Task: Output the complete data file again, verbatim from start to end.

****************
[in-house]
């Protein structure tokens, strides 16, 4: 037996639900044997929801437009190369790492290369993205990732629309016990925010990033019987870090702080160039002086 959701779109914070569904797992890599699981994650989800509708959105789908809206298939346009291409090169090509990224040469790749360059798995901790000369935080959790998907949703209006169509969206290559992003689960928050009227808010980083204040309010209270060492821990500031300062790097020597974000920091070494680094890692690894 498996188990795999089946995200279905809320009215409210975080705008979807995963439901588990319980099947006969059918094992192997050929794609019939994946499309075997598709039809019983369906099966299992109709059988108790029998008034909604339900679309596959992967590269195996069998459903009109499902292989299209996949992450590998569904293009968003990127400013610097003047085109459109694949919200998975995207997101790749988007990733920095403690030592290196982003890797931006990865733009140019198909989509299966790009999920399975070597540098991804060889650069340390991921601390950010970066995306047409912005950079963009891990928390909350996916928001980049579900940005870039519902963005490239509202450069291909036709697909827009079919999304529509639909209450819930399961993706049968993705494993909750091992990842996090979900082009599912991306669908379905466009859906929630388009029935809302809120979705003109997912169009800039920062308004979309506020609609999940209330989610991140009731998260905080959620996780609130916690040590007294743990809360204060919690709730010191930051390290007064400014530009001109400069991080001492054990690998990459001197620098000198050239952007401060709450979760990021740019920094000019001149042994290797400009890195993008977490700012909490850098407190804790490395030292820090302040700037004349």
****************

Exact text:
[in-house]
């Protein structure tokens, strides 16, 4: 037996639900044997929801437009190369790492290369993205990732629309016990925010990033019987870090702080160039002086 959701779109914070569904797992890599699981994650989800509708959105789908809206298939346009291409090169090509990224040469790749360059798995901790000369935080959790998907949703209006169509969206290559992003689960928050009227808010980083204040309010209270060492821990500031300062790097020597974000920091070494680094890692690894 498996188990795999089946995200279905809320009215409210975080705008979807995963439901588990319980099947006969059918094992192997050929794609019939994946499309075997598709039809019983369906099966299992109709059988108790029998008034909604339900679309596959992967590269195996069998459903009109499902292989299209996949992450590998569904293009968003990127400013610097003047085109459109694949919200998975995207997101790749988007990733920095403690030592290196982003890797931006990865733009140019198909989509299966790009999920399975070597540098991804060889650069340390991921601390950010970066995306047409912005950079963009891990928390909350996916928001980049579900940005870039519902963005490239509202450069291909036709697909827009079919999304529509639909209450819930399961993706049968993705494993909750091992990842996090979900082009599912991306669908379905466009859906929630388009029935809302809120979705003109997912169009800039920062308004979309506020609609999940209330989610991140009731998260905080959620996780609130916690040590007294743990809360204060919690709730010191930051390290007064400014530009001109400069991080001492054990690998990459001197620098000198050239952007401060709450979760990021740019920094000019001149042994290797400009890195993008977490700012909490850098407190804790490395030292820090302040700037004349």